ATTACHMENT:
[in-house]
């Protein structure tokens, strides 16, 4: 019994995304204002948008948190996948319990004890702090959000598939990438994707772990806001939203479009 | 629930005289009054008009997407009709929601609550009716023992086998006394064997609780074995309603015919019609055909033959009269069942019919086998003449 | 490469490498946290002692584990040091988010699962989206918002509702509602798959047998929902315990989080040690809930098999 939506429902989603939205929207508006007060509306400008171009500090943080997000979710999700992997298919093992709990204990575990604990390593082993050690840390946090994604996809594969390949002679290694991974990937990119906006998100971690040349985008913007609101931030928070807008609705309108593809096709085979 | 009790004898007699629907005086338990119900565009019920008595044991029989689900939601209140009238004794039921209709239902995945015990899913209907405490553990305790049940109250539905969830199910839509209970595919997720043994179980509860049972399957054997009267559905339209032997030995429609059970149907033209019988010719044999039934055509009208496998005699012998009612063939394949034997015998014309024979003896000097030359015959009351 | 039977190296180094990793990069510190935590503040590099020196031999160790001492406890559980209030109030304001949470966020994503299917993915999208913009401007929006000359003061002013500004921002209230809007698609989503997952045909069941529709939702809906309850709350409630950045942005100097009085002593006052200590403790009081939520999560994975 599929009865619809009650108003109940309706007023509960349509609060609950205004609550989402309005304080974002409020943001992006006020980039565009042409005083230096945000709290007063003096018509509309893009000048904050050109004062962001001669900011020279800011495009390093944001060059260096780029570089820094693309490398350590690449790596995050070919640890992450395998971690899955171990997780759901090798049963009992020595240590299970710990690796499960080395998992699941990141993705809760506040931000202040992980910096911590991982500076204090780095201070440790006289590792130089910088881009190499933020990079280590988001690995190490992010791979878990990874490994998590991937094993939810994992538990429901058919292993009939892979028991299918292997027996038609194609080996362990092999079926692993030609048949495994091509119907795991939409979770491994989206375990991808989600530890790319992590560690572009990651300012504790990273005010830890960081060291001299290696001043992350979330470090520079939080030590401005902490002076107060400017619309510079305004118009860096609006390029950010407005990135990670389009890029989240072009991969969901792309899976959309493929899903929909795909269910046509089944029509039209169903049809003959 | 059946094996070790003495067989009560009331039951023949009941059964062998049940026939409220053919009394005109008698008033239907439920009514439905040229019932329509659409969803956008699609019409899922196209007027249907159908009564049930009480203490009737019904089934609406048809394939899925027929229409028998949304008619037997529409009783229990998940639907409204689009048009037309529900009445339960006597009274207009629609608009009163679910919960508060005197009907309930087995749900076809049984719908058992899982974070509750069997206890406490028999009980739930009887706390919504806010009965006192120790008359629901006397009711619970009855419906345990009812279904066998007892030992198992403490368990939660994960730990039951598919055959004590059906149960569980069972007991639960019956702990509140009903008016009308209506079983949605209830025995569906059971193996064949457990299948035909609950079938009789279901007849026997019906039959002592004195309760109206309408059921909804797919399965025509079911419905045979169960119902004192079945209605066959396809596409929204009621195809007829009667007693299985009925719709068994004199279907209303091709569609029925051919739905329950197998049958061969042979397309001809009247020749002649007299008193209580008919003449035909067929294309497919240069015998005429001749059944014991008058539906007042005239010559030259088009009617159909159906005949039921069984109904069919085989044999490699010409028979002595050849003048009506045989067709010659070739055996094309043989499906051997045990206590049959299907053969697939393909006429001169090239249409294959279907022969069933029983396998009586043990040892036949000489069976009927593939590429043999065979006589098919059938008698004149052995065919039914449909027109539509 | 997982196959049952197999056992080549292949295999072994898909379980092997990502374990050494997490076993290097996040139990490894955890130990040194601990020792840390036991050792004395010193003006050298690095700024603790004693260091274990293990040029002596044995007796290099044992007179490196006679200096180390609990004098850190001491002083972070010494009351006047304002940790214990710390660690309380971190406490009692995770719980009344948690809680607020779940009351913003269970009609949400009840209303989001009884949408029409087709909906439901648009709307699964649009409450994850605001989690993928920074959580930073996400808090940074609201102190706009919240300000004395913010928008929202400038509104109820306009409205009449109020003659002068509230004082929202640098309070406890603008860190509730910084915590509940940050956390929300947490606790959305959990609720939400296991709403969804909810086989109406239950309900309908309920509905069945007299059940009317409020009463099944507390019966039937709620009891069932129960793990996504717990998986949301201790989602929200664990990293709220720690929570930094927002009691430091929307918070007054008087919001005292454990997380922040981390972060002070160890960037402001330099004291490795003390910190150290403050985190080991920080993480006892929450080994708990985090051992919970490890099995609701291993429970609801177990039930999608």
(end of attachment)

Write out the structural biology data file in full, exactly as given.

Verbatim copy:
[in-house]
């Protein structure tokens, strides 16, 4: 019994995304204002948008948190996948319990004890702090959000598939990438994707772990806001939203479009 | 629930005289009054008009997407009709929601609550009716023992086998006394064997609780074995309603015919019609055909033959009269069942019919086998003449 | 490469490498946290002692584990040091988010699962989206918002509702509602798959047998929902315990989080040690809930098999 939506429902989603939205929207508006007060509306400008171009500090943080997000979710999700992997298919093992709990204990575990604990390593082993050690840390946090994604996809594969390949002679290694991974990937990119906006998100971690040349985008913007609101931030928070807008609705309108593809096709085979 | 009790004898007699629907005086338990119900565009019920008595044991029989689900939601209140009238004794039921209709239902995945015990899913209907405490553990305790049940109250539905969830199910839509209970595919997720043994179980509860049972399957054997009267559905339209032997030995429609059970149907033209019988010719044999039934055509009208496998005699012998009612063939394949034997015998014309024979003896000097030359015959009351 | 039977190296180094990793990069510190935590503040590099020196031999160790001492406890559980209030109030304001949470966020994503299917993915999208913009401007929006000359003061002013500004921002209230809007698609989503997952045909069941529709939702809906309850709350409630950045942005100097009085002593006052200590403790009081939520999560994975 599929009865619809009650108003109940309706007023509960349509609060609950205004609550989402309005304080974002409020943001992006006020980039565009042409005083230096945000709290007063003096018509509309893009000048904050050109004062962001001669900011020279800011495009390093944001060059260096780029570089820094693309490398350590690449790596995050070919640890992450395998971690899955171990997780759901090798049963009992020595240590299970710990690796499960080395998992699941990141993705809760506040931000202040992980910096911590991982500076204090780095201070440790006289590792130089910088881009190499933020990079280590988001690995190490992010791979878990990874490994998590991937094993939810994992538990429901058919292993009939892979028991299918292997027996038609194609080996362990092999079926692993030609048949495994091509119907795991939409979770491994989206375990991808989600530890790319992590560690572009990651300012504790990273005010830890960081060291001299290696001043992350979330470090520079939080030590401005902490002076107060400017619309510079305004118009860096609006390029950010407005990135990670389009890029989240072009991969969901792309899976959309493929899903929909795909269910046509089944029509039209169903049809003959 | 059946094996070790003495067989009560009331039951023949009941059964062998049940026939409220053919009394005109008698008033239907439920009514439905040229019932329509659409969803956008699609019409899922196209007027249907159908009564049930009480203490009737019904089934609406048809394939899925027929229409028998949304008619037997529409009783229990998940639907409204689009048009037309529900009445339960006597009274207009629609608009009163679910919960508060005197009907309930087995749900076809049984719908058992899982974070509750069997206890406490028999009980739930009887706390919504806010009965006192120790008359629901006397009711619970009855419906345990009812279904066998007892030992198992403490368990939660994960730990039951598919055959004590059906149960569980069972007991639960019956702990509140009903008016009308209506079983949605209830025995569906059971193996064949457990299948035909609950079938009789279901007849026997019906039959002592004195309760109206309408059921909804797919399965025509079911419905045979169960119902004192079945209605066959396809596409929204009621195809007829009667007693299985009925719709068994004199279907209303091709569609029925051919739905329950197998049958061969042979397309001809009247020749002649007299008193209580008919003449035909067929294309497919240069015998005429001749059944014991008058539906007042005239010559030259088009009617159909159906005949039921069984109904069919085989044999490699010409028979002595050849003048009506045989067709010659070739055996094309043989499906051997045990206590049959299907053969697939393909006429001169090239249409294959279907022969069933029983396998009586043990040892036949000489069976009927593939590429043999065979006589098919059938008698004149052995065919039914449909027109539509 | 997982196959049952197999056992080549292949295999072994898909379980092997990502374990050494997490076993290097996040139990490894955890130990040194601990020792840390036991050792004395010193003006050298690095700024603790004693260091274990293990040029002596044995007796290099044992007179490196006679200096180390609990004098850190001491002083972070010494009351006047304002940790214990710390660690309380971190406490009692995770719980009344948690809680607020779940009351913003269970009609949400009840209303989001009884949408029409087709909906439901648009709307699964649009409450994850605001989690993928920074959580930073996400808090940074609201102190706009919240300000004395913010928008929202400038509104109820306009409205009449109020003659002068509230004082929202640098309070406890603008860190509730910084915590509940940050956390929300947490606790959305959990609720939400296991709403969804909810086989109406239950309900309908309920509905069945007299059940009317409020009463099944507390019966039937709620009891069932129960793990996504717990998986949301201790989602929200664990990293709220720690929570930094927002009691430091929307918070007054008087919001005292454990997380922040981390972060002070160890960037402001330099004291490795003390910190150290403050985190080991920080993480006892929450080994708990985090051992919970490890099995609701291993429970609801177990039930999608």